Hey there, time traveller!
This article was published 14/11/2012 (1526 days ago), so information in it may no longer be current.
TORONTO -- Toronto Blue Jays general manager Alex Anthopoulos made it clear when the season ended that addressing his team's starting pitching needs would be a top off-season priority.
He delivered on that plan and also dramatically changed the look of the franchise with a trade that is one of the biggest in team history.
The deal between the Blue Jays and Miami Marlins was first reported Tuesday and won't get final approval until the players involved pass their physicals. When that happens, Toronto will immediately be considered a legitimate contender for the first time since capturing back-to-back World Series titles in 1992 and 1993.
According to various reports, right-hander Josh Johnson, left-hander Mark Buehrle and all-star shortstop Jose Reyes are heading north along with infielder Emilio Bonifacio and catcher John Buck.
Shortstop Yunel Escobar is Miami-bound along with infielder Adeiny Hechavarria, right-hander Henderson Alvarez, catcher Jeff Mathis and prospects Anthony DeSclafani, Justin Nicolino and Jake Marisnick.
The deal makes Toronto a player again in the always-tough American League East.
"It's still got to bear fruit on the field," said Cary Kaplan, president of Mississauga, Ont.,-based sports management company Cosmos Sports. "But I think people feel very happy today -- those that are Blue Jays fans -- and I think there are people on the fence that will move to the other side.
"So I think it's good for the brand, good for the marketing and good for attendance."
Johnson, Buehrle and Brandon Morrow provide a deep 1-2-3 punch in the starting rotation. Reyes is a big step up from Escobar, Bonifacio should fill a hole at second base and Buck gives the team an experienced hand behind the plate.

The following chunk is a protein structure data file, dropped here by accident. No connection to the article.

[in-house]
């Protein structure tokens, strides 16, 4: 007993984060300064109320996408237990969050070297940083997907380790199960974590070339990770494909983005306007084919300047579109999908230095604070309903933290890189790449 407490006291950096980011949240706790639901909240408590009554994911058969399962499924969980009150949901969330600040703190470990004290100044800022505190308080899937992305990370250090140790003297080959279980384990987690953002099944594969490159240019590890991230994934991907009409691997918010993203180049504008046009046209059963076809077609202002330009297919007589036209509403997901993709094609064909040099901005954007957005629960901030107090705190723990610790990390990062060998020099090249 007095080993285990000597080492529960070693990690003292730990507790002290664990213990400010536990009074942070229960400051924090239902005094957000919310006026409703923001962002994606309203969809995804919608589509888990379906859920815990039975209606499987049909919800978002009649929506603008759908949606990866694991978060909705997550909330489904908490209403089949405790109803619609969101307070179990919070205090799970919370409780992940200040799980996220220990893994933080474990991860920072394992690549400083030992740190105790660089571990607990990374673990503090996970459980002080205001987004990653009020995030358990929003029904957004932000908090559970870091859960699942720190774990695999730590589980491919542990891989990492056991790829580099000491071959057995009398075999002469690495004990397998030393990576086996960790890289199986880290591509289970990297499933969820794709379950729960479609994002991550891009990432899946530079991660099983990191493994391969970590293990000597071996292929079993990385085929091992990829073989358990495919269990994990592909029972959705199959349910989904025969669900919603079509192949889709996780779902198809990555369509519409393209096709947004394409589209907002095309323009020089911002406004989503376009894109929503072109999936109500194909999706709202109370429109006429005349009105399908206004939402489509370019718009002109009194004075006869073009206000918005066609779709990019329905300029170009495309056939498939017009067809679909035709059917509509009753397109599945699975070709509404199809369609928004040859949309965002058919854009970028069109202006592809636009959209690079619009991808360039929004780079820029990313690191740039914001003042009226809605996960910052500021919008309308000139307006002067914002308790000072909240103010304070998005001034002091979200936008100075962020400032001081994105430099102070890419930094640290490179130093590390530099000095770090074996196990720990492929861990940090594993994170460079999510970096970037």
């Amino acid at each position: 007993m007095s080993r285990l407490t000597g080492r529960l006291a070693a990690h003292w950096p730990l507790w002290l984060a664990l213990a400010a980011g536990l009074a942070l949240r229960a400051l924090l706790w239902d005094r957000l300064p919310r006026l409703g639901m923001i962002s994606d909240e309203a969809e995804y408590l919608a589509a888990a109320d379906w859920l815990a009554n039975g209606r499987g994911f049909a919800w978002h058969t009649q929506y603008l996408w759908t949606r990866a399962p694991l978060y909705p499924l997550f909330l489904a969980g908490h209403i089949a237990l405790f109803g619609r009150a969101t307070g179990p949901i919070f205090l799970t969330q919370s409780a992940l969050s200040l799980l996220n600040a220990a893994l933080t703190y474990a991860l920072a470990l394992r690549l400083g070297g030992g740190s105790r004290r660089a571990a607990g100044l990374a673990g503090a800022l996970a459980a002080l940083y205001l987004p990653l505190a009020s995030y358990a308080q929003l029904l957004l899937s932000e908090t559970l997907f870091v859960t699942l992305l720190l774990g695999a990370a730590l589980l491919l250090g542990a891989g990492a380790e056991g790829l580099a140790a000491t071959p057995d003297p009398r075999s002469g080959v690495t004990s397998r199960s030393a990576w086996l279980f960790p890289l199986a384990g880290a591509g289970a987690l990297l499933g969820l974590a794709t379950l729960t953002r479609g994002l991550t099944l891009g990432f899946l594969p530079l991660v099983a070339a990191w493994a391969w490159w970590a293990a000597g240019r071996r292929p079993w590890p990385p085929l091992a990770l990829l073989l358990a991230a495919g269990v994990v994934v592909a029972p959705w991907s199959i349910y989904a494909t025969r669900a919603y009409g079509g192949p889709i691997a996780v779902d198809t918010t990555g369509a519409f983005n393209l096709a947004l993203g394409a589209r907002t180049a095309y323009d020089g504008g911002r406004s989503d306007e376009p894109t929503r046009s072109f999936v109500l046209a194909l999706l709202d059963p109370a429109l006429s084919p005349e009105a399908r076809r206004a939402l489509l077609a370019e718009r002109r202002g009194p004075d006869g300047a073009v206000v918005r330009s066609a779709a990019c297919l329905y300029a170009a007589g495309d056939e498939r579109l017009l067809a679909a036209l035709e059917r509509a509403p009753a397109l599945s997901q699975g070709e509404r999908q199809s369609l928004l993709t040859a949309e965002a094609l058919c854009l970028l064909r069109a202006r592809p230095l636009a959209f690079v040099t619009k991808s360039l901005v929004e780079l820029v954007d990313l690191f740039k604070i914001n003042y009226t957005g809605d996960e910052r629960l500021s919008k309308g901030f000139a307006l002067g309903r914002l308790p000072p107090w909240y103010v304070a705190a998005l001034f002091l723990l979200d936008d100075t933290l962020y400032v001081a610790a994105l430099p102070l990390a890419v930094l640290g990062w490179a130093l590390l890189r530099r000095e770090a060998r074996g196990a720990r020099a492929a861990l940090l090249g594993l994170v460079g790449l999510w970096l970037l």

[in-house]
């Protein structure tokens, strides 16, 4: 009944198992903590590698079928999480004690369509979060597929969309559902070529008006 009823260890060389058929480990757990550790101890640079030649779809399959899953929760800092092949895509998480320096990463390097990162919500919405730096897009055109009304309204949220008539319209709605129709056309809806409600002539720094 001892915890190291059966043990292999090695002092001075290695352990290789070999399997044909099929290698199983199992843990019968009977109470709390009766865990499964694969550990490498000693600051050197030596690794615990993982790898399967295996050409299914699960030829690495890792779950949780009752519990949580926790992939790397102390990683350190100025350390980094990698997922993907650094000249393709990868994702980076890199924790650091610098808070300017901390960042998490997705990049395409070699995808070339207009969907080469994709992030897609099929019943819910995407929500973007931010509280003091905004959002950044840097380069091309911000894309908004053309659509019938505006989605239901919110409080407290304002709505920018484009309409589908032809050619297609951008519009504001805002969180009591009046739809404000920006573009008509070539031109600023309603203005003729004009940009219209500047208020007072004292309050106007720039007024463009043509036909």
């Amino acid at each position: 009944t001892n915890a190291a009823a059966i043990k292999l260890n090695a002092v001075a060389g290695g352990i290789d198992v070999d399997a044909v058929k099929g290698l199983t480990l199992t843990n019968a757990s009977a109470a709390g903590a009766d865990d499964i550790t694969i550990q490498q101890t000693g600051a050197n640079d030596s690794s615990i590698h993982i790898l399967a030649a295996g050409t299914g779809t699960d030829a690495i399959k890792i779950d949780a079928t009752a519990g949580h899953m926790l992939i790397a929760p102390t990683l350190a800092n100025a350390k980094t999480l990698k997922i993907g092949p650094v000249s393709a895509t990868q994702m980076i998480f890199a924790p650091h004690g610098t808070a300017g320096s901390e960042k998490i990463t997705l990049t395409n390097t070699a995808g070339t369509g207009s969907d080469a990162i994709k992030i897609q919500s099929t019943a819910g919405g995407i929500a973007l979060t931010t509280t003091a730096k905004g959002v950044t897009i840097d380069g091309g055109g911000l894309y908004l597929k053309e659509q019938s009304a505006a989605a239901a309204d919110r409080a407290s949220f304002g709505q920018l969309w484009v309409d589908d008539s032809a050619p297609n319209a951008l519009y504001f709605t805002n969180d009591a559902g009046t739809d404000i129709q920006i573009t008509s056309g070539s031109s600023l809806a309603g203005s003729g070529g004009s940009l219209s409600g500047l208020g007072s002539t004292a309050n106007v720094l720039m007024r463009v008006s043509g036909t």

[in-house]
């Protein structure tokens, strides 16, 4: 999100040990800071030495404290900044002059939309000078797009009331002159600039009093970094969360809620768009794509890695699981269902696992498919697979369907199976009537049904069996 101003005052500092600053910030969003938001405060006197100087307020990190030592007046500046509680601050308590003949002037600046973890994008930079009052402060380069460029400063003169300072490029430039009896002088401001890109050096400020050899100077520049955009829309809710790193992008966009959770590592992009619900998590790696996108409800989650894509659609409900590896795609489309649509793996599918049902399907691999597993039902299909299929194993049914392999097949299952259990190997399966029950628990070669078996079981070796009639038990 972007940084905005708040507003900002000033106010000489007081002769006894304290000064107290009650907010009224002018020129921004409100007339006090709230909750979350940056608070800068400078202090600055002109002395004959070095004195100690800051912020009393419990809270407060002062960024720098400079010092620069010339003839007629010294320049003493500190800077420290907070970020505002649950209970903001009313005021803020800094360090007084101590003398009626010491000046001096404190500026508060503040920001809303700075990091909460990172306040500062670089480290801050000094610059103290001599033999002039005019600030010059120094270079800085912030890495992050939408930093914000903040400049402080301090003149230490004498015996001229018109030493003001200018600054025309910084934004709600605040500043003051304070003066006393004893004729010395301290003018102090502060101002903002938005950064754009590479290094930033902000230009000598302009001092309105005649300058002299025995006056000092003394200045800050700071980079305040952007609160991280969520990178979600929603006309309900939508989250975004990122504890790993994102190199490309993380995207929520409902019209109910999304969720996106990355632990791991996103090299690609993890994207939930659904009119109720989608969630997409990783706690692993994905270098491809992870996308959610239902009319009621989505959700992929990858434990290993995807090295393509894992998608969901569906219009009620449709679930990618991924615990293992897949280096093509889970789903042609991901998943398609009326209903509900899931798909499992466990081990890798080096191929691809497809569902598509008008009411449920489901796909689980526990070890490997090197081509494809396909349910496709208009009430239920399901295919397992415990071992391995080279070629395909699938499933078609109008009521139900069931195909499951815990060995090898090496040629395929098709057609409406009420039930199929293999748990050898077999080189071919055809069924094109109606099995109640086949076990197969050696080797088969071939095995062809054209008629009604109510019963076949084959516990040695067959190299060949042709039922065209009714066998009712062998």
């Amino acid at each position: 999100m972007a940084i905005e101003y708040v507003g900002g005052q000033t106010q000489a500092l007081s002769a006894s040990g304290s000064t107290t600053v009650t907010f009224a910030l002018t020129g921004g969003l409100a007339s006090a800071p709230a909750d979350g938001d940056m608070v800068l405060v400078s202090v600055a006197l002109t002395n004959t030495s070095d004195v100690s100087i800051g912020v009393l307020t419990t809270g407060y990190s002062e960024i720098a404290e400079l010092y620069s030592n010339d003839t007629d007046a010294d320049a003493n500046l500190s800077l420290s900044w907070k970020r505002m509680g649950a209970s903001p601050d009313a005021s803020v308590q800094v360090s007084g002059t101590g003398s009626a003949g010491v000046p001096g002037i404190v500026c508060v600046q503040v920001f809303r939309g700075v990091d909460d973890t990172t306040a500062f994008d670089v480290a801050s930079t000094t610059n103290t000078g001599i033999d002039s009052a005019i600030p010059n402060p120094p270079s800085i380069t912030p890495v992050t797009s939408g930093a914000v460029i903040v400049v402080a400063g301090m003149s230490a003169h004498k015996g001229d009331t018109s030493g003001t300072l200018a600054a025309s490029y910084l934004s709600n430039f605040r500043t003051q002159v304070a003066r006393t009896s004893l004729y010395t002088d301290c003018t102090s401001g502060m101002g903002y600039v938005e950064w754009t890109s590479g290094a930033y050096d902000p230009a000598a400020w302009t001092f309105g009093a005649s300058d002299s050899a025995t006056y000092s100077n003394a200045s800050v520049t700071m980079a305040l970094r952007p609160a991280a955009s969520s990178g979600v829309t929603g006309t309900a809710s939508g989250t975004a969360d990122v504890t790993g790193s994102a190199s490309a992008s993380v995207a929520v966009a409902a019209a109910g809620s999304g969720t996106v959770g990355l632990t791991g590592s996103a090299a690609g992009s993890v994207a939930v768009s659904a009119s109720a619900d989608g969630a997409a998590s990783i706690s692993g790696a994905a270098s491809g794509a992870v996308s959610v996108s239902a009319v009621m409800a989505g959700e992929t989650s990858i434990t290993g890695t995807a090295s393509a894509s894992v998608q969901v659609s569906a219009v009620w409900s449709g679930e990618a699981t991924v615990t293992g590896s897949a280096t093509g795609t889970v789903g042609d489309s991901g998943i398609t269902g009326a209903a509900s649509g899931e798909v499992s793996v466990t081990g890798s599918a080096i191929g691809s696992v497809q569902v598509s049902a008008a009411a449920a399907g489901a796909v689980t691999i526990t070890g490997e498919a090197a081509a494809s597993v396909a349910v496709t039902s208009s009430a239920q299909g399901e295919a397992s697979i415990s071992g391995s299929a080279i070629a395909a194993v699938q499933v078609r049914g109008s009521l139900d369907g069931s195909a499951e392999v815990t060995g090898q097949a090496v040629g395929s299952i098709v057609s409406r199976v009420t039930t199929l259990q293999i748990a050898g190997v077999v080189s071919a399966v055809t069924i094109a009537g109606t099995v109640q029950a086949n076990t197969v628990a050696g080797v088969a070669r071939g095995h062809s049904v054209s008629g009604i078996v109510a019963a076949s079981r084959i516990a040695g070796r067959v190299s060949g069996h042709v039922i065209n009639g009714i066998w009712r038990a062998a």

Toronto didn't give up too much from its current roster to make the deal.
In Escobar, the Marlins get a mediocre shortstop who fell out of favour in Toronto after writing an anti-gay slur in Spanish on his eyeblack stickers late in the season.
Mathis was a decent backup and Alvarez posted middling numbers last season but he's young and could be a stud down the line. He ate up plenty of innings on a rotation that was decimated by injuries.
The prospect price was heavy as Hechavarria could develop into a star. DeSclafani, Nicolino and Marisnick also have plenty of potential.
After years of playing with an eye to the future, this deal appears to show that the Blue Jays' time is now.
The team already has a solid nucleus in place with players like Jose Bautista, Edwin Encarnacion, Brett Lawrie and J.P. Arencibia. The rotation has been significantly upgraded and the bullpen looks better.
The new additions make the club much deeper, but they don't come cheap.
Johnson is owed $13.75 million next season, Reyes has $96 million left on a deal expiring in 2018 and Buehrle has $52 million remaining on a deal expiring in 2015.
Anthopoulos has kept a close eye on the team's budget in his three years at the helm. His wallet is now clearly open and he might not be done just yet.
Trade talk will reach a higher gear with baseball's annual winter meetings just a few weeks away. The Blue Jays could still use an upgrade in left field and adding another starter wouldn't hurt.
Despite the optimism, some big question marks still remain.
The Blue Jays have yet to replace skipper John Farrell, who will manage in Boston next year. How will the team respond to his replacement? Will Reyes be able to stay healthy on the artificial turf at Rogers Centre? What will the vibe be like in the clubhouse?
And, a higher payroll doesn't always solve problems or result in victories, as the 69-93 Marlins proved last season.
Still, it's hard for Toronto fans to contain their excitement. The city's major sports teams are all in extended droughts and pessimism has reigned for years.
"It's nice to have a positive story relative to Toronto sports," Kaplan said.